Sonoma activities/ restaurant suggestions?
Sonoma County is very large. Where are you thinking of visiting? Where are you planning to stay? The town of Sonoma? Healdsburg? Santa Rosa? Petaluma?
If you do a search for some of the towns you are thinking of visiting, you will find many, many threads with helpful recommendations already here for you to review.
Personally, I think the drive out Dry Creek Road, west of Healdsburg, is about as good as it gets for scenery and wine tasting.
Here is a lengthy past thread on the Healdsburg area:
Like DavidT said, Sonoma Cty is big. VERY BIG. Especially in summer, when traffic can majorly suck at peak times on both Hwy 101 (commuters/suburban communities) and Sonoma Square (tour buses galore).
We live 1 hr away and are retired, and we take Sonoma a few days at a time, concentrating on specific geographic areas to avoid the "OK we've got leave RIGHT NOW to get to XXXX!" For example, we'll do Healdsburg/Santa Rosa/Sebastopol one time, another time do the coastal communities of Bodega/Jenner/Gualala, still another hit Sonoma Square and the Kenwood/Glen Ellen area. Russian River can be a couple of days all to itself, too.
So....we need specifics. Where are you staying? Were you going wine-tasting or not? "Activities" isn't enough - what KIND of activities? Hiking alone? Going to farmers markets or county fairs? Kayaking on Bodega Bay? Taking Simraceway Performance Driving classes at Sonoma Raceway? Visiting a 97-yr-old butterfly and birding conservationist at her turn-of-the-century family home which is now an official Butterfly Habitat?
I'm probably not the only one to whom your list of restaurants isn't helpful. Maybe a little more info on your likes/dislikes/budget, please?
For example, it will do me no good to tell you the lamb burger from Hole in the Wall/Sebastopol is one of the two finest examples of it I've come across in 45 years....if you don't like lamb, LOL!
We're staying at the lodge Sonoma resort (it's supposed to be central/ close to downtown). We'll have a rental car but we're hoping to walk or maybe rent bikes (not extreme mountain bikes) for wineries. I like restaurants that have local ingredients and interesting flavors. I love going to restaurants and eating at the bar, especially if I can watch people cook. Husband doesn't like most seafood (except oysters??) but will try anything if it's local. I was thinking we'd try the Girl and the FIg but the reviews make it sound like it could be a tourist trap? We went to Napa a few years ago and really liked Bouchon. Bodega was good but not outstanding. We want to have some really good food and wine and some exercise to balance it out. The hotel has a gym, so that shouldn't be too hard. I like the idea of walking to restaurants- we can drive but if there's a ton of traffic I want to avoid it. We only have 3 days. I don't mind paying a lot for one meal if it's memorable and amazing. Does that give more detail? Thanks so much!!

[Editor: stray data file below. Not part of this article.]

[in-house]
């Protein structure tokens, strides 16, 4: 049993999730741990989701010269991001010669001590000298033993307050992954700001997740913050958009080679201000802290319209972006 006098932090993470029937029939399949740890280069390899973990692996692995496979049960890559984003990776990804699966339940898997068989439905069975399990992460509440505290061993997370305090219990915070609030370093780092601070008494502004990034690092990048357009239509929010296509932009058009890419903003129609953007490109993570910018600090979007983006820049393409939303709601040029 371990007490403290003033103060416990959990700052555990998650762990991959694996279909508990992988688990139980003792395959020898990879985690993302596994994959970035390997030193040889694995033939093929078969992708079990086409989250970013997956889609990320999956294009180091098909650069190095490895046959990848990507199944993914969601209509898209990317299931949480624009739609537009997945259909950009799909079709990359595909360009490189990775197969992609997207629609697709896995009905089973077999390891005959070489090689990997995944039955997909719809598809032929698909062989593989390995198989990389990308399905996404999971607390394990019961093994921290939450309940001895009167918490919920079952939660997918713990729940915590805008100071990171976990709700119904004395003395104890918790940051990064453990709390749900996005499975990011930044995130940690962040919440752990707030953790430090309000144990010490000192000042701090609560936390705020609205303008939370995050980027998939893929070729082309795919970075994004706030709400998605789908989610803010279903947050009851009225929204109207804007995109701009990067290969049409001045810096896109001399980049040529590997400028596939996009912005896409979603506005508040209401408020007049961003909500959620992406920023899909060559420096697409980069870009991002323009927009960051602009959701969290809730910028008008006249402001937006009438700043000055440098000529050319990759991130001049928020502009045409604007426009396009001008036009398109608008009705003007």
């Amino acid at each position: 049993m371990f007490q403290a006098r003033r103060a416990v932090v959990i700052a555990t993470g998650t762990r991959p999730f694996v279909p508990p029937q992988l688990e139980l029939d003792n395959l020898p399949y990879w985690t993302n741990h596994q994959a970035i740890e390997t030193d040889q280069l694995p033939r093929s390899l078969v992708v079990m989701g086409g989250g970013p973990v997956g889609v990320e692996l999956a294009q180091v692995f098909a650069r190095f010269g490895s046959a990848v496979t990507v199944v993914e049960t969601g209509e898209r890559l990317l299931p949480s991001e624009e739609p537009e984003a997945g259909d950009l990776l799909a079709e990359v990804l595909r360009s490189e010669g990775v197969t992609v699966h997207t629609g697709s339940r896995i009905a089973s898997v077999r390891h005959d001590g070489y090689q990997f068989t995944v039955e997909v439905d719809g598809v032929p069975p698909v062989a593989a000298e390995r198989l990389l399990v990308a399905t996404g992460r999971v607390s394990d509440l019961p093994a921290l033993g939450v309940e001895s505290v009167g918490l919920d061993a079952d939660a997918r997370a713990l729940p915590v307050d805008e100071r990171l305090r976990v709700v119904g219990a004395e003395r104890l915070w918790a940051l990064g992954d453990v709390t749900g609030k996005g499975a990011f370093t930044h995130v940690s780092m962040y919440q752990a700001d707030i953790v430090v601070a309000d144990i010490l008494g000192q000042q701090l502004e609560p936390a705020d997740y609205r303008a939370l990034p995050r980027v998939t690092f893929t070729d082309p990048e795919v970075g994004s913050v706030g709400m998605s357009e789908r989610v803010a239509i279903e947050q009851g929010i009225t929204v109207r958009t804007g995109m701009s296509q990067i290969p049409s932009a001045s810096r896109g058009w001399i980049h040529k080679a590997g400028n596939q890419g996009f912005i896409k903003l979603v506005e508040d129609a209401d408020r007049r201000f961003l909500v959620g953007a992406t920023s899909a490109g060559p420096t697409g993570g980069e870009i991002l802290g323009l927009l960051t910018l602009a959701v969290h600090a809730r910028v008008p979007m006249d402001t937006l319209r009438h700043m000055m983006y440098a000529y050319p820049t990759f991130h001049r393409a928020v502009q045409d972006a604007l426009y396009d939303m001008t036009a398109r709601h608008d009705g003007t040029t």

I live in Sonoma Valley, so may not be up on the best "tourist" activities, but here are some suggestions:
You can take a trolley around town to taste wine. I see people having a good time:
You are in a good spot to bike around town. I think it is fun to take visiting relatives to the Mission and General Vallejo's home (downtown Sonoma). There is also a bike path that runs from the east side of town to the Springs area.
You should plan to drive to the beautiful Sonoma Valley. I love Jack London State Park for walking/picnics.
In town, my favorite restaurants are La Salette (Portuguese-influence) and Cafe LaHaye (Cal fresh).